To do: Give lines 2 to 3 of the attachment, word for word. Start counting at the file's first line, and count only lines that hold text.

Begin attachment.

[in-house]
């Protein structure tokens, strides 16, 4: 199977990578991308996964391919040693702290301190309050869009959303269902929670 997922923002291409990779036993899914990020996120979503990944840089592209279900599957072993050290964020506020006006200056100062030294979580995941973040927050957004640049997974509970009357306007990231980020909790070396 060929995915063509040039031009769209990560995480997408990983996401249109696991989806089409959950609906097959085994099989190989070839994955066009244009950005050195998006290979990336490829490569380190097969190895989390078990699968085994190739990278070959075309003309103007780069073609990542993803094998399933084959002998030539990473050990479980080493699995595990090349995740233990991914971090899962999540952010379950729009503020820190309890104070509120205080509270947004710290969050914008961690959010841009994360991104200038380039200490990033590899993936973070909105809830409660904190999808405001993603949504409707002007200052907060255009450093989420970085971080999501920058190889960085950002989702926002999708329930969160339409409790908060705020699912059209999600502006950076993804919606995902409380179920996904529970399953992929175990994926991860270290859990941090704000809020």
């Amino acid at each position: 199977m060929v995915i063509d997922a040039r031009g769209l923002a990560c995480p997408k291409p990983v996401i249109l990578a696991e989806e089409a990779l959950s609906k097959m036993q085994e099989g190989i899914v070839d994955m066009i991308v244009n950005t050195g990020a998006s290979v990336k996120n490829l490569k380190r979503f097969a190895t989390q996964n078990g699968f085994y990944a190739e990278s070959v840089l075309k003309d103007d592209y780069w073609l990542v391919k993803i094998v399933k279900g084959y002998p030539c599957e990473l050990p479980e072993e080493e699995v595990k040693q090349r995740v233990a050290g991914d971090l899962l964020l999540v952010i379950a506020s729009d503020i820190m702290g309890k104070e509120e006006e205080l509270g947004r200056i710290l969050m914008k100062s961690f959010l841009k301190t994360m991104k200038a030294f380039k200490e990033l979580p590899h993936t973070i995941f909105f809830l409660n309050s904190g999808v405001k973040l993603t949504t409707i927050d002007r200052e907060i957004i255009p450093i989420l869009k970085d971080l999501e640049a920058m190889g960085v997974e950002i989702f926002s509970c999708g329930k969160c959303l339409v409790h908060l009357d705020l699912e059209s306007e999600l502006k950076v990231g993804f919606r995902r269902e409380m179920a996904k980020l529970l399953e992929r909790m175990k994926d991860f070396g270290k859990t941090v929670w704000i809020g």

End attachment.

């Protein structure tokens, strides 16, 4: 199977990578991308996964391919040693702290301190309050869009959303269902929670 997922923002291409990779036993899914990020996120979503990944840089592209279900599957072993050290964020506020006006200056100062030294979580995941973040927050957004640049997974509970009357306007990231980020909790070396 060929995915063509040039031009769209990560995480997408990983996401249109696991989806089409959950609906097959085994099989190989070839994955066009244009950005050195998006290979990336490829490569380190097969190895989390078990699968085994190739990278070959075309003309103007780069073609990542993803094998399933084959002998030539990473050990479980080493699995595990090349995740233990991914971090899962999540952010379950729009503020820190309890104070509120205080509270947004710290969050914008961690959010841009994360991104200038380039200490990033590899993936973070909105809830409660904190999808405001993603949504409707002007200052907060255009450093989420970085971080999501920058190889960085950002989702926002999708329930969160339409409790908060705020699912059209999600502006950076993804919606995902409380179920996904529970399953992929175990994926991860270290859990941090704000809020």
């Amino acid at each position: 199977m060929v995915i063509d997922a040039r031009g769209l923002a990560c995480p997408k291409p990983v996401i249109l990578a696991e989806e089409a990779l959950s609906k097959m036993q085994e099989g190989i899914v070839d994955m066009i991308v244009n950005t050195g990020a998006s290979v990336k996120n490829l490569k380190r979503f097969a190895t989390q996964n078990g699968f085994y990944a190739e990278s070959v840089l075309k003309d103007d592209y780069w073609l990542v391919k993803i094998v399933k279900g084959y002998p030539c599957e990473l050990p479980e072993e080493e699995v595990k040693q090349r995740v233990a050290g991914d971090l899962l964020l999540v952010i379950a506020s729009d503020i820190m702290g309890k104070e509120e006006e205080l509270g947004r200056i710290l969050m914008k100062s961690f959010l841009k301190t994360m991104k200038a030294f380039k200490e990033l979580p590899h993936t973070i995941f909105f809830l409660n309050s904190g999808v405001k973040l993603t949504t409707i927050d002007r200052e907060i957004i255009p450093i989420l869009k970085d971080l999501e640049a920058m190889g960085v997974e950002i989702f926002s509970c999708g329930k969160c959303l339409v409790h908060l009357d705020l699912e059209s306007e999600l502006k950076v990231g993804f919606r995902r269902e409380m179920a996904k980020l529970l399953e992929r909790m175990k994926d991860f070396g270290k859990t941090v929670w704000i809020g």